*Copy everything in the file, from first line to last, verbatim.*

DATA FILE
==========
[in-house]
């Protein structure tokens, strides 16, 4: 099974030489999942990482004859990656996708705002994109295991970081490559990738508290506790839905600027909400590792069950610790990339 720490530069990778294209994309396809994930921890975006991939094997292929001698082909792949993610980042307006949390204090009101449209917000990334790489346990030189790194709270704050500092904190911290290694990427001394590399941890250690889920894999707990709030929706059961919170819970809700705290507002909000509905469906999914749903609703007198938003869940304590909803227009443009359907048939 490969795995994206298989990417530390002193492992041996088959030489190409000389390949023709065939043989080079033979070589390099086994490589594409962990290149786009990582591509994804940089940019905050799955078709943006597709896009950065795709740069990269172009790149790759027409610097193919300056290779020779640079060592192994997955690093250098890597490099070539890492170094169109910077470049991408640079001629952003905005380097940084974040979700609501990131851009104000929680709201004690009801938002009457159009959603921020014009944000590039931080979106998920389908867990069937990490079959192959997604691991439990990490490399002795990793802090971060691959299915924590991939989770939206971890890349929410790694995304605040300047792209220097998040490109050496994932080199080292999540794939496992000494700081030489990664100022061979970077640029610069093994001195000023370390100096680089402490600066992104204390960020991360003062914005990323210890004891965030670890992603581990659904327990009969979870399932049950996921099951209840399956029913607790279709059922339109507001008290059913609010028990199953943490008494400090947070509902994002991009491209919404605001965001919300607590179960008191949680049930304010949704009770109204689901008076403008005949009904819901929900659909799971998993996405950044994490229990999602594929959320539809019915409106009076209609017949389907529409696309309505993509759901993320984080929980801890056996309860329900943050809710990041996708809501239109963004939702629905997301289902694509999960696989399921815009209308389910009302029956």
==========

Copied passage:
[in-house]
């Protein structure tokens, strides 16, 4: 099974030489999942990482004859990656996708705002994109295991970081490559990738508290506790839905600027909400590792069950610790990339 720490530069990778294209994309396809994930921890975006991939094997292929001698082909792949993610980042307006949390204090009101449209917000990334790489346990030189790194709270704050500092904190911290290694990427001394590399941890250690889920894999707990709030929706059961919170819970809700705290507002909000509905469906999914749903609703007198938003869940304590909803227009443009359907048939 490969795995994206298989990417530390002193492992041996088959030489190409000389390949023709065939043989080079033979070589390099086994490589594409962990290149786009990582591509994804940089940019905050799955078709943006597709896009950065795709740069990269172009790149790759027409610097193919300056290779020779640079060592192994997955690093250098890597490099070539890492170094169109910077470049991408640079001629952003905005380097940084974040979700609501990131851009104000929680709201004690009801938002009457159009959603921020014009944000590039931080979106998920389908867990069937990490079959192959997604691991439990990490490399002795990793802090971060691959299915924590991939989770939206971890890349929410790694995304605040300047792209220097998040490109050496994932080199080292999540794939496992000494700081030489990664100022061979970077640029610069093994001195000023370390100096680089402490600066992104204390960020991360003062914005990323210890004891965030670890992603581990659904327990009969979870399932049950996921099951209840399956029913607790279709059922339109507001008290059913609010028990199953943490008494400090947070509902994002991009491209919404605001965001919300607590179960008191949680049930304010949704009770109204689901008076403008005949009904819901929900659909799971998993996405950044994490229990999602594929959320539809019915409106009076209609017949389907529409696309309505993509759901993320984080929980801890056996309860329900943050809710990041996708809501239109963004939702629905997301289902694509999960696989399921815009209308389910009302029956």